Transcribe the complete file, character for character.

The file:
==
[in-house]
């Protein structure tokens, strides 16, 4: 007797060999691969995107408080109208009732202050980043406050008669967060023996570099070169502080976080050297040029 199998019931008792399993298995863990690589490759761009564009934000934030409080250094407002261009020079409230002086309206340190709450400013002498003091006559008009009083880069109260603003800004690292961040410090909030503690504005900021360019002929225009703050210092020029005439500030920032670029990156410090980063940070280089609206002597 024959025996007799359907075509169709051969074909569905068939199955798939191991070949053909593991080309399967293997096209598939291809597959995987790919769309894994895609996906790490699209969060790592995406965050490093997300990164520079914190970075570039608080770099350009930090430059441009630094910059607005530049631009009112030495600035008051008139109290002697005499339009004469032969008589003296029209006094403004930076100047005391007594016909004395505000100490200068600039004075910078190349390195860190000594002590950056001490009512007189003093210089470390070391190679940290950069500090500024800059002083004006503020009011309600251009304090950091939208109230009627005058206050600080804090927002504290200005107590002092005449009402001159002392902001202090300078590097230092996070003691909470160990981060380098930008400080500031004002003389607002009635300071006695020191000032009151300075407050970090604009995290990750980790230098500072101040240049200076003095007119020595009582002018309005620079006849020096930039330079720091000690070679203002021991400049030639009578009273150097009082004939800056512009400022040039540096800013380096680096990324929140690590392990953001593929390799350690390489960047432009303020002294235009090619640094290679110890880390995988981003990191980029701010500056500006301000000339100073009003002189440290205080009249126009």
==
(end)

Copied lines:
[in-house]
């Protein structure tokens, strides 16, 4: 007797060999691969995107408080109208009732202050980043406050008669967060023996570099070169502080976080050297040029 199998019931008792399993298995863990690589490759761009564009934000934030409080250094407002261009020079409230002086309206340190709450400013002498003091006559008009009083880069109260603003800004690292961040410090909030503690504005900021360019002929225009703050210092020029005439500030920032670029990156410090980063940070280089609206002597 024959025996007799359907075509169709051969074909569905068939199955798939191991070949053909593991080309399967293997096209598939291809597959995987790919769309894994895609996906790490699209969060790592995406965050490093997300990164520079914190970075570039608080770099350009930090430059441009630094910059607005530049631009009112030495600035008051008139109290002697005499339009004469032969008589003296029209006094403004930076100047005391007594016909004395505000100490200068600039004075910078190349390195860190000594002590950056001490009512007189003093210089470390070391190679940290950069500090500024800059002083004006503020009011309600251009304090950091939208109230009627005058206050600080804090927002504290200005107590002092005449009402001159002392902001202090300078590097230092996070003691909470160990981060380098930008400080500031004002003389607002009635300071006695020191000032009151300075407050970090604009995290990750980790230098500072101040240049200076003095007119020595009582002018309005620079006849020096930039330079720091000690070679203002021991400049030639009578009273150097009082004939800056512009400022040039540096800013380096680096990324929140690590392990953001593929390799350690390489960047432009303020002294235009090619640094290679110890880390995988981003990191980029701010500056500006301000000339100073009003002189440290205080009249126009």